Improving Emergency Care For Children With Medical Complexity: Parent & Physicians' Perspectives

Abstract [from journal]

Objectives: Children with medical complexity (CMC) have high rates of emergency department (ED) utilization, but little evidence exists on the perceptions of parents and pediatric emergency medicine (PEM) physicians about emergency care. We sought to explore parent and PEM physicians' perspectives about 1) ED care for CMC, and 2) how emergency care can be improved.

Methods: We performed semi-structured interviews with parents and PEM physicians at a single academic, children's hospital. English-speaking parents were selected utilizing a standard definition of CMC during an ED visit in which their child was admitted to the hospital. All PEM physicians were eligible. We developed separate interview guides utilizing open-ended questions. The trained study team developed and modified a coding tree through an iterative process, double-coded transcripts, monitored inter-rater reliability to ensure adherence, and performed thematic analysis.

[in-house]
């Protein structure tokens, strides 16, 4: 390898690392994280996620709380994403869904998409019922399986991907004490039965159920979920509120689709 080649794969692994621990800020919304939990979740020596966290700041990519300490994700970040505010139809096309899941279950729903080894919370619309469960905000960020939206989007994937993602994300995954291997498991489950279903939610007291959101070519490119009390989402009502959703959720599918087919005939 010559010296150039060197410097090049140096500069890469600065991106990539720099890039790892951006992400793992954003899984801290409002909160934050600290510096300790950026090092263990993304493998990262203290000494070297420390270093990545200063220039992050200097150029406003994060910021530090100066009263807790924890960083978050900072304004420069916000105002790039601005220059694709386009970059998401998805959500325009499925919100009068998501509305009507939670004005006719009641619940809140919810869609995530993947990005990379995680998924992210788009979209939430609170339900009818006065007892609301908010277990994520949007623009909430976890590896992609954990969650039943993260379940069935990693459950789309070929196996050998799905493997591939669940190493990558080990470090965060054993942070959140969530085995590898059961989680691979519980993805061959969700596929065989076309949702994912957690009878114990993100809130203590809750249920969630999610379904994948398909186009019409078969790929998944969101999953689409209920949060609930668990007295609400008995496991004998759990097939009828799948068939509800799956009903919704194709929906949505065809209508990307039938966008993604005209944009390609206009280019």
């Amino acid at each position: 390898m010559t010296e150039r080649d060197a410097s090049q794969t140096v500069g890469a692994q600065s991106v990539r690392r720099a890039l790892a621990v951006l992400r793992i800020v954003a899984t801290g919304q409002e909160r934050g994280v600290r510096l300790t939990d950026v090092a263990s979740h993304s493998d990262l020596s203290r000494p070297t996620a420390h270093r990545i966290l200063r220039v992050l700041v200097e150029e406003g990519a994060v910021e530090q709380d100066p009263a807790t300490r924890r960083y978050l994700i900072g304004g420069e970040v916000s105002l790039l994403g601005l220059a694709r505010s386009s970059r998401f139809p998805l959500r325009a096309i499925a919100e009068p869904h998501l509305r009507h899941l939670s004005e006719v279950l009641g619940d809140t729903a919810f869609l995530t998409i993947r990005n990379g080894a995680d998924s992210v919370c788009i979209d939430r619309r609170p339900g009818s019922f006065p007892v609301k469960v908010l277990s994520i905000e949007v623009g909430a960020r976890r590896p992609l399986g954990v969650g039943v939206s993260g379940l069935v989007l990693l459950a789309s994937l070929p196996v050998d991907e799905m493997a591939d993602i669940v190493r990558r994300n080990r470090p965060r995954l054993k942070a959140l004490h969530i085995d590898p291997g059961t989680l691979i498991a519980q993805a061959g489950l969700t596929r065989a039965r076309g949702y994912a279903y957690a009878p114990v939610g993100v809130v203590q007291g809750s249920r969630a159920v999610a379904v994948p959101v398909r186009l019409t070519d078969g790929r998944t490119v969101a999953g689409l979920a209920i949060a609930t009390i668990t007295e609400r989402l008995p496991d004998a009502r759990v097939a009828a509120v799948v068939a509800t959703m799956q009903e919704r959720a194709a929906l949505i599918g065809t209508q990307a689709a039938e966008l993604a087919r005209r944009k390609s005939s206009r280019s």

Results: Twenty interviews of parents of CMC and sixteen of PEM physicians were necessary for saturation. Parents identified specific challenges related to ED care of their children involving time, information gathering, logistics/convenience, and multi-faceted communication between health teams and parents. PEM physicians identified time, data accessibility and availability, and communication as interrelated challenges in caring for CMC in the ED. Suggestions reflected potential solutions to the challenges identified.

Conclusions: Time, data, and communication challenges were the main focus for both parents and PEM physicians, and suggestions mirrored these challenges. Further research and quality improvement efforts to better characterize and mitigate the identified challenges could be of value for this vulnerable population.